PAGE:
Then, the Court made an interesting decision. Instead of reviewing the facts of the case, the Court clung to the appellate court’s referral to the Plaintiff’s dual intent. The Court noted that some jurisdictions follow the rule that if work creates the necessity for travel, then an injury will be deemed within the course of employment even though the travel is serving a personal service at the same time. If, however, the travel would have gone forward if the business purpose were not performed or was cancelled in route, then the travel was personal and the subsequent injury non-compensable. The Court also noted that it had previously rejected the dual-intent doctrine in Caldwell v. Indus. Comm., 155 Ohio St. 466, 99 N.E.2d 306 (1951). 

Again, rather than looking at the facts of the case, the Court emphasized that Ohio has refused to create a blanket rule for employees injured while traveling with both a personal and employment purpose. Instead, the Court determined that the focus should be on the specific facts and circumstances of the case. However, the Court elected not to examine the facts, but rather attacked the appellate court’s “application” of the dual-intent doctrine, stating that simply because the Plaintiff dually intended to both travel to the patient’s home and drop off her passengers; she was not disqualified from being within the course of her employment because the accident occurred prior to her deviation. The Court went on to state that the appellate court could have just as easily concluded that the Plaintiff had not yet begun her employment, as she had not yet dropped off her passengers at the time of injury. All told, the Court reasoned that the dual intent doctrine served to shed little light on whether the Plaintiff’s actions were within the course and scope of employment. 

Before remanding this case to the court of common pleas, the Court stated that the employee’s subjective intent regarding the purpose of his or her travel is not determinative as to whether the injury occurred in the course of and arise out of employment, as almost every occasion to travel for work may, at some point, involve both personal and employment purposes. Given the fact-specific nature of the workers’ compensation eligibility analysis, the Court held that the dual-intent doctrine has no place in analyzing the compensability of a claim. Not until this point did the Court discuss multiple potential issues of material fact, including whether the Plaintiff was a fixed-situs employee, whether she was on a personal errand at the time of injury, and whether she was traveling her normal route to the patient’s home. Justice O’Neill offered a dissent stating that the appellate court was correct to remand the case back to the trial court, as the Plaintiff deserved her day in court. However, Justice O’Neill chastised her colleagues for announcing a new rule of law in a case previously decided on summary judgment.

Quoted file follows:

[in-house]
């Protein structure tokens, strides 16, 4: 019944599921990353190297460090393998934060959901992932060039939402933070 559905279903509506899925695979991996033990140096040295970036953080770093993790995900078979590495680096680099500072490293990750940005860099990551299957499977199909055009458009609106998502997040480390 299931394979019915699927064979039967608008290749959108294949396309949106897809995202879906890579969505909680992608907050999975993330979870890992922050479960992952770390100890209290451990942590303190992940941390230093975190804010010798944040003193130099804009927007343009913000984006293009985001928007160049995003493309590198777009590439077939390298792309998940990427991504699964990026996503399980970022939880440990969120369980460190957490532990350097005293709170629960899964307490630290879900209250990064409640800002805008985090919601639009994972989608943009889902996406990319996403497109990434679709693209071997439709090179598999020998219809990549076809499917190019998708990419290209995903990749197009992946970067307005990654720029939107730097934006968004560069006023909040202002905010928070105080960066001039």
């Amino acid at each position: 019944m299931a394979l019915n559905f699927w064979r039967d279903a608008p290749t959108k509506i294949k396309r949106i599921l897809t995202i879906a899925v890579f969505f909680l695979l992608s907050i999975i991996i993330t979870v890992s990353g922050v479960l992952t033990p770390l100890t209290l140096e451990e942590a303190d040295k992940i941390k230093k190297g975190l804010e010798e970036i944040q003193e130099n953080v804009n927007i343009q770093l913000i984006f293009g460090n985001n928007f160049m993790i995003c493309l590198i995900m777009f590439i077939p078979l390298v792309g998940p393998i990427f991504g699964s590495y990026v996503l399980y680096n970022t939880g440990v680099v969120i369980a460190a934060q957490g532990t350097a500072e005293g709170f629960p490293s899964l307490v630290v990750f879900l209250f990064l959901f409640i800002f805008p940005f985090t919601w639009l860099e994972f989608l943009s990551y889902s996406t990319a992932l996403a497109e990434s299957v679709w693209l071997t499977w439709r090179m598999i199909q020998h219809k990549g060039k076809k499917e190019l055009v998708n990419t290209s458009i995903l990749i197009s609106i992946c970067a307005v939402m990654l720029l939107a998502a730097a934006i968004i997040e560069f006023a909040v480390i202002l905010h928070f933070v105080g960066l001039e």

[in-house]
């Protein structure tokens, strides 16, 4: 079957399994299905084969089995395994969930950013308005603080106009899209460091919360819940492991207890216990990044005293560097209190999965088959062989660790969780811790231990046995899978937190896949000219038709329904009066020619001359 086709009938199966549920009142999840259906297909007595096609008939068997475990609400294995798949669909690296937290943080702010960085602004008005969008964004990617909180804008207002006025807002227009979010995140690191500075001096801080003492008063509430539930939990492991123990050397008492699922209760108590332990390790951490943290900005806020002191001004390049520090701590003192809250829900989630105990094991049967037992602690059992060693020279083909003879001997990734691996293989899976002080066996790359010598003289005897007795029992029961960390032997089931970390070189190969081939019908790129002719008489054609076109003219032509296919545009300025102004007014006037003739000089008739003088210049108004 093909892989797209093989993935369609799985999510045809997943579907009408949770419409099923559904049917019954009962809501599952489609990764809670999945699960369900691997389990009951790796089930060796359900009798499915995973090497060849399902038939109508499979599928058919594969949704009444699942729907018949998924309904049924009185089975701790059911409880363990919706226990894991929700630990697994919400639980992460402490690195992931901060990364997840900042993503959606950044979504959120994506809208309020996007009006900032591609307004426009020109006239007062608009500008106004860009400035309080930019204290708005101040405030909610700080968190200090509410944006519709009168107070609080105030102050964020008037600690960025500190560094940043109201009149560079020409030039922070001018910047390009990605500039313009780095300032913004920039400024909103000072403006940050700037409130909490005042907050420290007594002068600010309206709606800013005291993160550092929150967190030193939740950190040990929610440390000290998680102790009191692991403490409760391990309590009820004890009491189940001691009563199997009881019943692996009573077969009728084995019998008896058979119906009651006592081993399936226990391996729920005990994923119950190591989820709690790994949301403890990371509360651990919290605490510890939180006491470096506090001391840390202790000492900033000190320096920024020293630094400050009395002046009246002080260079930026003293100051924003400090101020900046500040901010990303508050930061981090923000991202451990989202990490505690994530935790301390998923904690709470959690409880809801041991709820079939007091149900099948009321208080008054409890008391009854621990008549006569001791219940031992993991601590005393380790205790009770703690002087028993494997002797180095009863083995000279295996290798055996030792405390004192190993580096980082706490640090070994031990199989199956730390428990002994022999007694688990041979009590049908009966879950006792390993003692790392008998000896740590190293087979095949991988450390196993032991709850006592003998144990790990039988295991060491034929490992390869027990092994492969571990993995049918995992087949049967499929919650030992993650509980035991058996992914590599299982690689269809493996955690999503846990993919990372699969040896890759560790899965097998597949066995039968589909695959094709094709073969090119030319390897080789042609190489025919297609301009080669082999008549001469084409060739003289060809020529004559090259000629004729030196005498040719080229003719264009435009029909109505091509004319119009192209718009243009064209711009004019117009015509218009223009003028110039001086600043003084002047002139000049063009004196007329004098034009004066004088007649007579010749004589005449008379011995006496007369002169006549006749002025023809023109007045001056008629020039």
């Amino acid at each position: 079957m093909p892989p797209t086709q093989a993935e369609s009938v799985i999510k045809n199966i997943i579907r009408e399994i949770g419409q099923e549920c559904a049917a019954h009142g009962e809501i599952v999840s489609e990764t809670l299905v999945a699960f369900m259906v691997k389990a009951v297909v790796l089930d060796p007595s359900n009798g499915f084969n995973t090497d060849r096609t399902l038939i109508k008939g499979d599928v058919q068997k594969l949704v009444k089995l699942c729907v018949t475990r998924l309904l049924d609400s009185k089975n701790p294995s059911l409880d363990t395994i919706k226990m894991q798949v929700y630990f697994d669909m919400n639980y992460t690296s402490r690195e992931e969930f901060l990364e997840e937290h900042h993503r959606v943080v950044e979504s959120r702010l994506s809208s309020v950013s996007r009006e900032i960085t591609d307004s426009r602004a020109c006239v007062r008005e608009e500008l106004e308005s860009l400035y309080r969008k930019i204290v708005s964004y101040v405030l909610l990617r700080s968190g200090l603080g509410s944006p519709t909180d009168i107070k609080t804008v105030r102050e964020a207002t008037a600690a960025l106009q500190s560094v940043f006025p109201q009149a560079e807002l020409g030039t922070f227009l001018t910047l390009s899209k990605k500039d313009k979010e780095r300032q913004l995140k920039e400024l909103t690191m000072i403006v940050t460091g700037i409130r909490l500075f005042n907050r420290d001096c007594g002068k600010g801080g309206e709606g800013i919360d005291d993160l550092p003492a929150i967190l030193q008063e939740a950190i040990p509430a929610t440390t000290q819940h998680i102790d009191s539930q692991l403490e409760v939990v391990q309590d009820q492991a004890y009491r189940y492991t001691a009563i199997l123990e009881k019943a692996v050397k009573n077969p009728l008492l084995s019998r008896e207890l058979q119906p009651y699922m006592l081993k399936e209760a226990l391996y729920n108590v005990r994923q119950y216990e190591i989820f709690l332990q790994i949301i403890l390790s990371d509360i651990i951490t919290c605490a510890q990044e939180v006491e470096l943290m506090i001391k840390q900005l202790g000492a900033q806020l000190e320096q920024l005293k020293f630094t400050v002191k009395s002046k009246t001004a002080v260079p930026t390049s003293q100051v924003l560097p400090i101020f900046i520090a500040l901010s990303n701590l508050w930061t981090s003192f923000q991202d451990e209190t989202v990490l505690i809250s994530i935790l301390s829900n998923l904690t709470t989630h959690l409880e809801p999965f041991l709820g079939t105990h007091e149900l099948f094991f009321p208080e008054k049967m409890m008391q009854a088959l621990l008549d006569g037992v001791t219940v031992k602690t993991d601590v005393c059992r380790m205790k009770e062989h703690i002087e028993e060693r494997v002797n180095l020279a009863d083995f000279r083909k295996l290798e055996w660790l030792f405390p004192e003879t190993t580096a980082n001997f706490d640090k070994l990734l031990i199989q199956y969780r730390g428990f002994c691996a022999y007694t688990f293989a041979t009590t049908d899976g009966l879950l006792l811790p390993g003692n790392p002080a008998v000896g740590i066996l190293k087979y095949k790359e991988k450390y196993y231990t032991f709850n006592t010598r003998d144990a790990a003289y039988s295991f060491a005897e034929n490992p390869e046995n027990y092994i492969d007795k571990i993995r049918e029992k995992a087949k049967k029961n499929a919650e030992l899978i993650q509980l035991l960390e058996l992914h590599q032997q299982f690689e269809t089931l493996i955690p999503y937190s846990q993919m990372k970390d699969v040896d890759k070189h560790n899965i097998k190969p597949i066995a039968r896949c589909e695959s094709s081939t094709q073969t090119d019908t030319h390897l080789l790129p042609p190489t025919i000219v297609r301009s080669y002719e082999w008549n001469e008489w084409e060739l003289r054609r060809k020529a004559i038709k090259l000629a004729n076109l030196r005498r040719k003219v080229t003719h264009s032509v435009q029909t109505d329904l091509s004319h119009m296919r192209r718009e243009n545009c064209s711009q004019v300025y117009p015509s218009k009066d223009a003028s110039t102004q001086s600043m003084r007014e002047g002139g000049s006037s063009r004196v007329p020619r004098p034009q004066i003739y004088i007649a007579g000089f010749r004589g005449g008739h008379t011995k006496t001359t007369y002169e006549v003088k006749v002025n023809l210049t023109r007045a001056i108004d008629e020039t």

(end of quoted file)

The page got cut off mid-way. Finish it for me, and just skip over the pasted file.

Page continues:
The Court’s decision has effectively added more cloudiness than direction. As Justice O’Neill points out in the dissent, it’s uncertain whether the Court’s decision is a reversal, an affirmance, or a modification. However, what is clear is the Court’s mandate that coming and going cases where there’s both a degree of personal errand and business purpose must go to a finder of fact and are not ripe for summary judgment. In this case, the Court certainly appears to be reaching to find issues of material fact, as it seems obvious that the Plaintiff was a non-fixed situs employee. However, by attacking the appellate court’s usage of the term “dual intent” (which the appellate court never identified as a doctrine it was following), the Court essentially punted the ball on its own mandate to carefully examine the facts of the case. The appellate court indeed tipped its hand, noting that the accident had occurred prior to the deviation to the mall. It would thus appear that the 5th District would have found this injury to be compensable. However, by remanding based upon the denouncement of the dual intent doctrine, the Court refused to give a black-letter rule (much less clarity) on how to analyze such cases, other than to state that summary judgment is not proper. The only clarification gained from this ruling is that interpretations from the appellate courts regarding coming and going cases will continue to have diverse results.